The reruns began the week I returned from the U.S., so I've been watching every single episode since.

For the uninitiated, check out this website.

I remember watching it during my secondary school / junior college days. How I adored the kooky residents of Cicely, Alaska! A small sleepy town with a population of 839, yet never short of bizarre occurrences ( e.g. the annual breaking of the glaciers, which inexplicably causes some degree of psychosis for an entire week ) and even more bizarre characters ( e.g. Maggie O'Connell, the beautiful pilot whose boyfriends have a habit of dying horrible deaths -- the latest got hit by a satellite fragment while out camping, and became fused to the contraption due to the immense heat generated. Ick! )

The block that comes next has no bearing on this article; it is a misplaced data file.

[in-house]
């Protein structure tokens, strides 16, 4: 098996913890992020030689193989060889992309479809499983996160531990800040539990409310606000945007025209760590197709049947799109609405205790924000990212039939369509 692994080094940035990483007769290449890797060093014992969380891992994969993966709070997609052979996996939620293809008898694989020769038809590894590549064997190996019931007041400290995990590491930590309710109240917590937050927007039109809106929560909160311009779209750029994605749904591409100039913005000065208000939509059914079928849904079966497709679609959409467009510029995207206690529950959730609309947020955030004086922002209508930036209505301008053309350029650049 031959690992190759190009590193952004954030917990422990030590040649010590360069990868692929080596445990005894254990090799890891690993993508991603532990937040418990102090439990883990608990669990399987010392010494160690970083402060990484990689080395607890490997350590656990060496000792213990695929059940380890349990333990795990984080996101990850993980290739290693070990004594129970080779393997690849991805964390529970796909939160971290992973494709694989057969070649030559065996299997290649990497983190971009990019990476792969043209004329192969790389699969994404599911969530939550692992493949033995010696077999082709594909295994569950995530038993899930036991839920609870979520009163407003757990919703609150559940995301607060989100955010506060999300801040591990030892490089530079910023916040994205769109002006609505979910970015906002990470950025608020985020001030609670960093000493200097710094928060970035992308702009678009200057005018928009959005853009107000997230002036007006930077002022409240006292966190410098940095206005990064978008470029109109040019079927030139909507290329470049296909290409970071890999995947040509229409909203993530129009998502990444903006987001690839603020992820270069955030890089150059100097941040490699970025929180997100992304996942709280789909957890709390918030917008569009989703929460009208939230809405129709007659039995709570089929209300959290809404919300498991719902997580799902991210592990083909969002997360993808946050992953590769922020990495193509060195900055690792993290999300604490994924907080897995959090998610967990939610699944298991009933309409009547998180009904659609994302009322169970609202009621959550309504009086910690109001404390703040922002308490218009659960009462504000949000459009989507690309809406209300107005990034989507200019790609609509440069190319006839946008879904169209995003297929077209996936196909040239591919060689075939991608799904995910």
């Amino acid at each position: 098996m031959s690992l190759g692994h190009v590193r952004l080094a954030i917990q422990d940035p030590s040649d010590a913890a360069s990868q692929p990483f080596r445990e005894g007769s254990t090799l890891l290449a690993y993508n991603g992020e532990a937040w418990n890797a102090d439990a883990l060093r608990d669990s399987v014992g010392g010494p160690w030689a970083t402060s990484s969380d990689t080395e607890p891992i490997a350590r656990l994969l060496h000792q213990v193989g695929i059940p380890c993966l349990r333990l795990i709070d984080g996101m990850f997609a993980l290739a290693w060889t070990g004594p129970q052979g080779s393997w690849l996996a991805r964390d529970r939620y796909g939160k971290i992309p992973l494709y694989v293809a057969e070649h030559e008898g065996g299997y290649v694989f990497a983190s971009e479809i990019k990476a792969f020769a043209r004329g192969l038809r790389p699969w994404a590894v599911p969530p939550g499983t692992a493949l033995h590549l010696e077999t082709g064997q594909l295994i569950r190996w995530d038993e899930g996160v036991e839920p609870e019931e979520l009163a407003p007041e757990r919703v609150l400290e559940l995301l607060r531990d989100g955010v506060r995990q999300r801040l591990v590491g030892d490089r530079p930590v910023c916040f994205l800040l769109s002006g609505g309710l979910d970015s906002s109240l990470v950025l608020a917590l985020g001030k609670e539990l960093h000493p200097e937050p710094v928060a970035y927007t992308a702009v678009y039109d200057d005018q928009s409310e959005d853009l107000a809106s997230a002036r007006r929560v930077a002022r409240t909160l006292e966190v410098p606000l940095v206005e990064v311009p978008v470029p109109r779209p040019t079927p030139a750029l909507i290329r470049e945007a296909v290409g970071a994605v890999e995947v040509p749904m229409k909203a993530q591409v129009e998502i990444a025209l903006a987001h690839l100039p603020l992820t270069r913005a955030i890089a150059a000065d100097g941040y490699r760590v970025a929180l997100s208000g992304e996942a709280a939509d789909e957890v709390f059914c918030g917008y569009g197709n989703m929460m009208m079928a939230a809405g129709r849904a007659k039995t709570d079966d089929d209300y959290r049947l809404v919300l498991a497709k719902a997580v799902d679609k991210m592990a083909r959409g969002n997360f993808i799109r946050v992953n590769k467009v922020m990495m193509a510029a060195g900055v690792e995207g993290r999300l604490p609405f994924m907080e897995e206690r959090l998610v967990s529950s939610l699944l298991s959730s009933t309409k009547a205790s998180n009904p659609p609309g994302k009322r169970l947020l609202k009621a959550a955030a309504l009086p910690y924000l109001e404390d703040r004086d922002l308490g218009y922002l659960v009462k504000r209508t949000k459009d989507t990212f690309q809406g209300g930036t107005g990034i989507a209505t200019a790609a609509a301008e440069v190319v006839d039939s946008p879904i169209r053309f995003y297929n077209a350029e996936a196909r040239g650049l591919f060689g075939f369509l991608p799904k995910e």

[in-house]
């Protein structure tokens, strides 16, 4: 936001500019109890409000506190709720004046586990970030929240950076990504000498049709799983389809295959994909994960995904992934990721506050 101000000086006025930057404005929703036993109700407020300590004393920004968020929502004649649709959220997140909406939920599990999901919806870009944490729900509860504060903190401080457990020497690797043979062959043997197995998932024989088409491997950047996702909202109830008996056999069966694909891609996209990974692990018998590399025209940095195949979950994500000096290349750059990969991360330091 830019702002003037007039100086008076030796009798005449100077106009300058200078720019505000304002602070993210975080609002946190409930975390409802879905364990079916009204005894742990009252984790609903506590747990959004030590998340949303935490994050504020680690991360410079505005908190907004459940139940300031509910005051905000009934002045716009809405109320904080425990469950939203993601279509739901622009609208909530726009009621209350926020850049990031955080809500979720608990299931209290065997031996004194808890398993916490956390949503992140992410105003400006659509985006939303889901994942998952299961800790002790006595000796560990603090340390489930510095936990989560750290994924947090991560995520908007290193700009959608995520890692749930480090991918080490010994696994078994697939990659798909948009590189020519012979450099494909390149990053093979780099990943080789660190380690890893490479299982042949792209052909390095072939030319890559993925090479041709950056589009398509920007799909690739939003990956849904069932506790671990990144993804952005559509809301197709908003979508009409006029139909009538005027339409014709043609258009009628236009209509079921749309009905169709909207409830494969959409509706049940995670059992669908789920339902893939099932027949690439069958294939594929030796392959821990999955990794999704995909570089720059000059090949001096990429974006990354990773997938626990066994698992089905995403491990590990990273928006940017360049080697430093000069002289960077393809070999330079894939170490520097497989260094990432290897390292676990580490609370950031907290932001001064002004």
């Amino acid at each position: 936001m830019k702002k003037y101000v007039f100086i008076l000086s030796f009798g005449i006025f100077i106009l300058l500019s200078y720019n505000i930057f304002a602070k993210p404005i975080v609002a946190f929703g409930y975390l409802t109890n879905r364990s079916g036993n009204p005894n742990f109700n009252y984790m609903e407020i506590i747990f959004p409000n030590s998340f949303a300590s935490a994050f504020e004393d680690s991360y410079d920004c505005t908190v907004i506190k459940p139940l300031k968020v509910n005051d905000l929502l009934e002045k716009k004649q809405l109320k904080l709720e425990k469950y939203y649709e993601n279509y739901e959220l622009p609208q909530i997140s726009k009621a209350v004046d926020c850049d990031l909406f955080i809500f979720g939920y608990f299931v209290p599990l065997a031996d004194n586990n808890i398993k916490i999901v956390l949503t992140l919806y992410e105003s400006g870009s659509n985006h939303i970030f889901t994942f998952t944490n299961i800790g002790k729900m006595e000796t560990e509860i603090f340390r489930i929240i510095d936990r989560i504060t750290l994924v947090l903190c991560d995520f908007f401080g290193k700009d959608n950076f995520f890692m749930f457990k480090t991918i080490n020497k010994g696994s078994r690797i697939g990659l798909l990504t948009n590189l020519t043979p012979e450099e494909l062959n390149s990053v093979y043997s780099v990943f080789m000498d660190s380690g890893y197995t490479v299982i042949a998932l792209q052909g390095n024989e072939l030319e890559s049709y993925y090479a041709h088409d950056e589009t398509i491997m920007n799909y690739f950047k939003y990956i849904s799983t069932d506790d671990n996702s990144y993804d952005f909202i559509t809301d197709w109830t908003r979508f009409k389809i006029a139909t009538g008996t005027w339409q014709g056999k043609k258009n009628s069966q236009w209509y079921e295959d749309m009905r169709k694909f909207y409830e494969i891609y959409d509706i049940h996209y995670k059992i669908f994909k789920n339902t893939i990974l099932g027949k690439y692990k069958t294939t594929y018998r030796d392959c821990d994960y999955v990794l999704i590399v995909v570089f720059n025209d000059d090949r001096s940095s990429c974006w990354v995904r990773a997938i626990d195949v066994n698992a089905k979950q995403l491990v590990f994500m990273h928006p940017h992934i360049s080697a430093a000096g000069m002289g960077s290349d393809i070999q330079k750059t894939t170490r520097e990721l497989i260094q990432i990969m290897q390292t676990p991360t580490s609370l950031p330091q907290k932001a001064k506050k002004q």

Chris, the lone resident radio DJ, is also an ordained priest. He's my personal favourite, delivering the best lines in his smooth DJ voice, waxing lyrical about a wide variety of intelligent subjects, even ( literally ) losing his voice to a gorgeous blonde who stepped into his cubicle one day to ask for directions.

Rob Morrow plays Joel Fleischman, the uptight Jewish doctor from New York, who initially abhors his existence but slowly and predictably warms up to his neighbours in Cicely, participating in a traditional "bull run" ( where all the men sprint naked through the streets in below-zero temperatures ) along the way.

There's a nice little NE novel which I still have on my bookshelf, in which the gang has insomnia for months, and resorts to writing lengthy letters to various relatives and friends in order to pass the time.

Ahhh, such good memories. :)

NE airs every weekday on StarWorld Channel 18 at 10am. No repeats, so record it if you can.

ER Returns!